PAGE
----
Gender and Women Economic Empowerment

Gender and Women Economic Empowerment


Promoting Gender equity and empowering women including facilitating women’s access to justice, is a means to reducing inequalities and enhancing economic growth thereby expediting sustainable development. This resonates clearly with the UN Agenda 2030 which was adopted in 2015 which aims at promoting sustainable development by ensuring the involvement of all persons at all sectors in shaping the development process hence reemphasizing the notion of “leaving nobody behind”.

Among its 17 goals, this project seeks to contribute in Ghana’s efforts to achieve goal 16 of Justice and Strong Institutions. In line with these it is imperative to ensure that women are empowered to actively participate in all economic and development processes while ensuring that the justice delivery chain is also responsive to their needs.

In a nutshell, Gender equity, women economic empowerment and access to justice can become powerful platforms for generating discussions about greater participation and development of women in various sectors.


A key sector in Ghana’s economy where women are making significant contribution is SME’s. These are believed to contribute about 70% to Ghana’s Gross Domestic Product (GDP) and accounts for 92% of businesses (Former Minister of Gender, Children and Social Protection, Ms. Afisah Djaba speaking at a policy dialogue on inclusiveness of market women in Accra). The economy thrives largely on SME’s dominated by women in the informal sector.

Female entrepreneurs however continue to work under more difficult and uncertain conditions than their male counterparts and have less access and control over the most critical economic resources such as land as well as impediments from negative socio – cultural and political factors. Furthermore, Statistics in the 2014 World Bank report indicates that women in Ghana are the more disadvantaged in terms of economic, social and political opportunities in spite of constituting about 52% of the population and 49.71% of the active labour force. In addition, women are less likely to pursue civil cases due to ignorance, poverty and fear of stigmatization. This can largely be attributed to culture and inadequate knowledge of available legal options such as Alternative Dispute Resolution.

Furthermore, they are usually subjected to vulnerable conditions of employment where there are usually no written contracts or collective agreements. Often times there is also little or no respect for labour legislations and a general lack of basic understanding of the legal environment and available legal options which can protect their businesses.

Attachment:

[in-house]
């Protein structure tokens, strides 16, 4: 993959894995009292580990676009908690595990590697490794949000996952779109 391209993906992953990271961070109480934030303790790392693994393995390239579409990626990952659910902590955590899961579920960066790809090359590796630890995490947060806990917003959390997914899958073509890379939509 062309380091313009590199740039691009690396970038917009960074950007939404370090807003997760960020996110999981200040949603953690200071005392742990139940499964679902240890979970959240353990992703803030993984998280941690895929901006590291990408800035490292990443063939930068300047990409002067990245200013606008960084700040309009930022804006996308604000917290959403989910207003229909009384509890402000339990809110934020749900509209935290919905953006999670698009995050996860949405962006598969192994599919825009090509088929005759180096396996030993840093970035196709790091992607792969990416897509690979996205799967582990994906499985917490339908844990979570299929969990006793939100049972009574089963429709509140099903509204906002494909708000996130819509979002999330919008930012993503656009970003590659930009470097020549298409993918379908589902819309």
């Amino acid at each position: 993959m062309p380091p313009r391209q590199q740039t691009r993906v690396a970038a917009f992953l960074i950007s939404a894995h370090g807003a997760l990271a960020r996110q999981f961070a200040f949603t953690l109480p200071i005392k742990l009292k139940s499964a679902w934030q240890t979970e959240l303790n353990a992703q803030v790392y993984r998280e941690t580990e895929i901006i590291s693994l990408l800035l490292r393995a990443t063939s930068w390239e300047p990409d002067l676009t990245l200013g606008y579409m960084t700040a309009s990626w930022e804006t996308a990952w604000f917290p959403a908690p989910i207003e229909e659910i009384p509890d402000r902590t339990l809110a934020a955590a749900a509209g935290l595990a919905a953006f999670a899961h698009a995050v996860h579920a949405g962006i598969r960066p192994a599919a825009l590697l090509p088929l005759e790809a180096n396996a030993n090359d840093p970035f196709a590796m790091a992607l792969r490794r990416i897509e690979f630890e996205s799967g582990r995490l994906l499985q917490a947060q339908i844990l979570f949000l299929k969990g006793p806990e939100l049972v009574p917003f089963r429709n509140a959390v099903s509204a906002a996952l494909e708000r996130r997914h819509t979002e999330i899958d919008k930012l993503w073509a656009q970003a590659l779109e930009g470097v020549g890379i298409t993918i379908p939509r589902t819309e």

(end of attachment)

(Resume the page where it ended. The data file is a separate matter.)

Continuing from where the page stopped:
Despite equal rights of women and men to operate in all the sectors of the Ghanaian economy as enshrined in Article 17 [1] and [2] of the 1992 Constitution of Ghana, socio-economic challenges, such as: low income of women, vast unemployment amongst women, systemic intimidation, limited entrepreneurial activities by women, inadequate participation of women in the process of socio-economic development both in rural areas and urban communities hinder empowerment process for women in the country.

Women are also underrepresented at the helms of decision making processes at both national and local levels of governance and this is visible in parliament with a 13.75% representation of women. The inability of women to aspire for higher political positions even though they represent a larger population of 51% in the country makes it difficult to project and actively implement strategic policies which effectively address key issues concerning women in adequately enjoying their rights as enshrined in the Constitution. Although Ghana among other African countries has been commended locally and internally for its efforts to champion gender equality and inclusiveness of women at all levels, there is a still the need to bridge the wide gap in existing inequalities.

As such, the POS Foundation with funding from the GIZ is holding its maiden National Women’s Dialogue as a special initiative, targeted at Ghanaian women and their businesses to create a platform for them to share their challenges, best practices and discuss suitable approaches for resolving them. These would be forwarded to relevant authorities where need be, to find sustainable solutions through policy and legislative reforms, while educating them on available legal options for seeking redress.  

Implementing Organization:

The POS Foundation is a human rights civil society organization which focuses its activities in the areas of human rights advocacy and development, policy reforms, access to Justice, youth development and social accountability. With a track record of successful projects, the organization has strategically positioned itself as one the leading Civil Society Organizations (CSOs) in Ghana and currently serves as the secretariat for the Ghana Human Rights NGOs Forum with its executive director Mr. Jonathan Osei Owusu being the vice-chairman of the forum. Under this forum in partnership with UPR Info Africa, the Organization convened about 70 CSOs in 2017 and made recommendations to the UN Human Rights Council following Ghana’s 3rd Cycle UPR. Also under its access to justice campaign, the POS Foundation has successfully facilitated the justice for all programme since 2014.

Funding Agency: The Deutsche Gesellschaft für Internationale Zusammenarbeit GmbH or GIZ in short is a German development agency headquartered in Bonn and Eschborn that provides services in the field of international development cooperation.

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